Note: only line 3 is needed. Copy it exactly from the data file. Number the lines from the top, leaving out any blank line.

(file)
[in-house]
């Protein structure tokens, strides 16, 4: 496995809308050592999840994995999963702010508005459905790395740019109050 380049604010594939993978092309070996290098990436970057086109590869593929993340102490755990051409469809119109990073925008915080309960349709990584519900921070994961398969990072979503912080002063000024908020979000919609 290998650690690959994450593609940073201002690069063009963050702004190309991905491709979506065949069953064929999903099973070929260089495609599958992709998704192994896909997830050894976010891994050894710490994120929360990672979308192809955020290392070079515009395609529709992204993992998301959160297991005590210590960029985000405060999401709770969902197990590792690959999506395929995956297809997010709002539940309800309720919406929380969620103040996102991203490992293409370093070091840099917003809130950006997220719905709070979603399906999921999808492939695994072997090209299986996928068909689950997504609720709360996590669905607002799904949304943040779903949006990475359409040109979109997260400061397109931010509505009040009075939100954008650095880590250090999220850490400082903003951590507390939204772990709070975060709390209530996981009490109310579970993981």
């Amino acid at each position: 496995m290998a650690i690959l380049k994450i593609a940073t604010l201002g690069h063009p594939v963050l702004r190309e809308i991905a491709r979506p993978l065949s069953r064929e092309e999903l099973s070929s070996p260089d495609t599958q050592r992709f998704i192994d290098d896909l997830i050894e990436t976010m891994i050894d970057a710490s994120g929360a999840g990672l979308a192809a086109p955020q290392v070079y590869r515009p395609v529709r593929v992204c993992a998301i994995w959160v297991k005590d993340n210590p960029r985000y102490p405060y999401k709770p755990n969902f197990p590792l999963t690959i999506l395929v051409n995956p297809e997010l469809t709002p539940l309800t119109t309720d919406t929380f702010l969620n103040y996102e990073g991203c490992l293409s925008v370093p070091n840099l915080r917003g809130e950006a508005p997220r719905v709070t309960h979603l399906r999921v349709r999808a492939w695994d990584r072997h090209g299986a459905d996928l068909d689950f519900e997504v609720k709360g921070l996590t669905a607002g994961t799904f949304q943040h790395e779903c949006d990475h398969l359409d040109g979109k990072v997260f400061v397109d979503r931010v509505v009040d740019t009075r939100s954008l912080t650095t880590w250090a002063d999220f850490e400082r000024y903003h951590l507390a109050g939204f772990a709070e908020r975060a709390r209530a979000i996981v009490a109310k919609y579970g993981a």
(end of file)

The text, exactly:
């Amino acid at each position: 496995m290998a650690i690959l380049k994450i593609a940073t604010l201002g690069h063009p594939v963050l702004r190309e809308i991905a491709r979506p993978l065949s069953r064929e092309e999903l099973s070929s070996p260089d495609t599958q050592r992709f998704i192994d290098d896909l997830i050894e990436t976010m891994i050894d970057a710490s994120g929360a999840g990672l979308a192809a086109p955020q290392v070079y590869r515009p395609v529709r593929v992204c993992a998301i994995w959160v297991k005590d993340n210590p960029r985000y102490p405060y999401k709770p755990n969902f197990p590792l999963t690959i999506l395929v051409n995956p297809e997010l469809t709002p539940l309800t119109t309720d919406t929380f702010l969620n103040y996102e990073g991203c490992l293409s925008v370093p070091n840099l915080r917003g809130e950006a508005p997220r719905v709070t309960h979603l399906r999921v349709r999808a492939w695994d990584r072997h090209g299986a459905d996928l068909d689950f519900e997504v609720k709360g921070l996590t669905a607002g994961t799904f949304q943040h790395e779903c949006d990475h398969l359409d040109g979109k990072v997260f400061v397109d979503r931010v509505v009040d740019t009075r939100s954008l912080t650095t880590w250090a002063d999220f850490e400082r000024y903003h951590l507390a109050g939204f772990a709070e908020r975060a709390r209530a979000i996981v009490a109310k919609y579970g993981a």